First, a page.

Noah’s Ark is the vessel featured in the Bible’s Book of Genesis flood narrative through which God spares Noah, his family, and a remnant of all the world’s animals from a world-engulfing flood. As of yet, there is no scientific evidence the ship existed as it is described in the Bible, but many have dedicated their lives to trying to find it. According to the fourth verse of the eighth chapter of the Book of Genesis, following a flood, Noah’s Ark landed on the “mountains of Ararat”.
This snow-capped compound volcano located in eastern Turkey has received a huge amount of interest over the year’s from Christians hoping to find the ark.
However, in February 2003, DigiGlobe took this one step further, launching their QuickBird commercial remote satellite after spotting an anomaly on the mountain, it was revealed during Amazon Prime’s “Mysteries” series.
The images taken shows the strange object sitting at 15,300ft on the northwest corner of the mountain and is nearly completely submerged in glacial ice.
The Genesis blueprint of the Ark detailed the structure as 6:1 length to width ratio, almost identical to the measurements shown by the satellite.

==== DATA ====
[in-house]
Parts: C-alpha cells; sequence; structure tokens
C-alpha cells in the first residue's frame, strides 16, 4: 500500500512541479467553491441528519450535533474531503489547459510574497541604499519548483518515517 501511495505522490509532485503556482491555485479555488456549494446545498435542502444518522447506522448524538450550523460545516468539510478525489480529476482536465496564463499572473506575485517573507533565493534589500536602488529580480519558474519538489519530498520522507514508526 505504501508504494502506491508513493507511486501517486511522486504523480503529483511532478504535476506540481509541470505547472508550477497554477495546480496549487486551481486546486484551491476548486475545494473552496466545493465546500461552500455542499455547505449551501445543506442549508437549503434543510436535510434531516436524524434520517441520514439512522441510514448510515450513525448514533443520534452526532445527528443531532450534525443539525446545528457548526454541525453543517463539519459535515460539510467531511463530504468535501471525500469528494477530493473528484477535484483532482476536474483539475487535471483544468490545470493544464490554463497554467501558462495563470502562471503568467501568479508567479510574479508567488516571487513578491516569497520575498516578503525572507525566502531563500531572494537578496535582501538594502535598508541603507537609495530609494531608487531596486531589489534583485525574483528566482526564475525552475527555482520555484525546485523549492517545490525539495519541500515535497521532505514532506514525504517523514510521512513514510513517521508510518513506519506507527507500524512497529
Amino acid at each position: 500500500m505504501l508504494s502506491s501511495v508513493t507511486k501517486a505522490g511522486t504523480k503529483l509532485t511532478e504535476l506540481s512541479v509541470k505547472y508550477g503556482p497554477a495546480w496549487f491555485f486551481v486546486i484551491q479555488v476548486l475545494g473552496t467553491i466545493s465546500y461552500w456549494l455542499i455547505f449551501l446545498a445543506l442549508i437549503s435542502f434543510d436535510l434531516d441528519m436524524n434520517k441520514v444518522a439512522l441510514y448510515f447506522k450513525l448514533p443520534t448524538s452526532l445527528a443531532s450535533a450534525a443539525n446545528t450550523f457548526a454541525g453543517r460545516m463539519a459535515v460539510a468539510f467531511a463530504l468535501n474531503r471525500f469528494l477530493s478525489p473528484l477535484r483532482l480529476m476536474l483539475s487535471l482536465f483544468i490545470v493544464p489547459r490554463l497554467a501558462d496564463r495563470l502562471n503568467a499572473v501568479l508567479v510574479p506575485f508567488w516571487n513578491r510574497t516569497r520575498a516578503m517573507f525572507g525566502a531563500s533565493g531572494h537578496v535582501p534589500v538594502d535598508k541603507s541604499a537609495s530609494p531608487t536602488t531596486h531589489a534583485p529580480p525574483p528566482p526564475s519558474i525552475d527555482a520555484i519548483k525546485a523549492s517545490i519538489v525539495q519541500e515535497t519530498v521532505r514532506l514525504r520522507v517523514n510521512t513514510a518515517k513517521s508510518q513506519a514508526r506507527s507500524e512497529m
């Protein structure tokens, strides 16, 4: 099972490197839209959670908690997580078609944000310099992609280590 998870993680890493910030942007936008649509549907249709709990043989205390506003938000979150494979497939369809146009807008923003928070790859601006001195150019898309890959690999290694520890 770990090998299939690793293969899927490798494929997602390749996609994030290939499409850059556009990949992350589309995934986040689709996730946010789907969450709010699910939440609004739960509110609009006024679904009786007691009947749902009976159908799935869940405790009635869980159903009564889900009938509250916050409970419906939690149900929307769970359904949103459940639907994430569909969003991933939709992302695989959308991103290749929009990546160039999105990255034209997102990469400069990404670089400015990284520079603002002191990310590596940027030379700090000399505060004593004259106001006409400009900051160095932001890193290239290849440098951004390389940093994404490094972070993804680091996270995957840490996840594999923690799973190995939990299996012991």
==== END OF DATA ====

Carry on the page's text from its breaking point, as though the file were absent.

The images were made available to the general public in 2006 and Porcher Taylor, an associate professor in paralegal studies at the University of Richmond’s School of Continuing Studies in Virginia, think they are biblical proof.
He told Space.com at the time: “I’ve got new found optimism as far as my continuing push to have the intelligence community declassify some of the more definitive-type imagery.
“I’m calling it my satellite archaeology project.
“I maintain that if it is the remains of something manmade and potentially nautical, then it’s potentially something of biblical proportions.”
The Ararat mountain sits on the former Turkey/Societ border, making it an area of military unrest.
Any photos taken by aircraft and satellites have been given a classification of “secret” as a result.
However, The Defence Intelligence Agency revealed the anomaly shows “linear facades in the glacial ice underlying more recently accumulated ice and snow”.